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When the Body Says No: The Cost of Hidden Stress

by Gabor Maté

When The Body Says No explores the intimate connection between mind, body, and spirit through life stories and intimate interviews with dozens of people who have lived, died, and sometimes overcome chronic illnesses. Vancouver physician and writer Gabor Maté has worked as a a palliative care specialist, a psychotherapist, and a caregiver for people who are living on the street, so he is up to the task of tackling these complicated medical issues.

Maté illustrates his ideas by analyzing the words and stories of famous people who’ve experienced chronic illness, such as Ronald Reagan, Gilda Radner, Stephen Hawking, and Pamela Wallin. The interviewees’ stories are often touching and haunting, and are interspersed with chapters dealing with stress, emotional repression, hormones, the “cancer personality,” the biology of relationships, and the power of negative thinking.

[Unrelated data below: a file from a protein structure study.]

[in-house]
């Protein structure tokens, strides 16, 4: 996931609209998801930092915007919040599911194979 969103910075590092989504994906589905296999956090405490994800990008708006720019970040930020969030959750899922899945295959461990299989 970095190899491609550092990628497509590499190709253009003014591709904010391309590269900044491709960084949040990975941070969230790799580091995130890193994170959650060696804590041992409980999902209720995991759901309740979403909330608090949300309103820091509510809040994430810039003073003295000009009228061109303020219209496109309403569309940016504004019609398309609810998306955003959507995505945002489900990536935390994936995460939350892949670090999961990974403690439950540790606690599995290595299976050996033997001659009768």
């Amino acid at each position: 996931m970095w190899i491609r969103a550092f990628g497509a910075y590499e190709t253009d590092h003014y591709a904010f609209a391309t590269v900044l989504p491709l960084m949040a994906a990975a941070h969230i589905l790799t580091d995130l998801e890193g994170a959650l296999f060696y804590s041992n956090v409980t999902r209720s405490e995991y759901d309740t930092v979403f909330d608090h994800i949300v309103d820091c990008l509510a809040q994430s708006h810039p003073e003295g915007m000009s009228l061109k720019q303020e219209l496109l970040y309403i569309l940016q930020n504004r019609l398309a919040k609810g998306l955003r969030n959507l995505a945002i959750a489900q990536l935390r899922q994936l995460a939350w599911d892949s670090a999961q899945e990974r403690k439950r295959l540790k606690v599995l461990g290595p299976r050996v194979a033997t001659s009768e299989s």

Maté carefully explains the biological mechanisms that are activated when stress and trauma exert a powerful influence on the body, and he backs up his claims with compelling evidence from the field. Maté cites many controlled studies that have demonstrated correlations between psychosocial factors and disease.

However, the work is free of New Age assumption that all illnesses are a result of ego issues. Maté emphasizes that to decipher the hidden factors in chronic illness does not blame the victim, but provides the opportunity to address the unintentional transmission of stress and anxiety through the body and across the generations.

Both the lay and specialist reader will be grateful for the final chapter, “The Seven A’s of Healing,” in which Maté presents an open formula for healing and the prevention of illness resulting from hidden stress.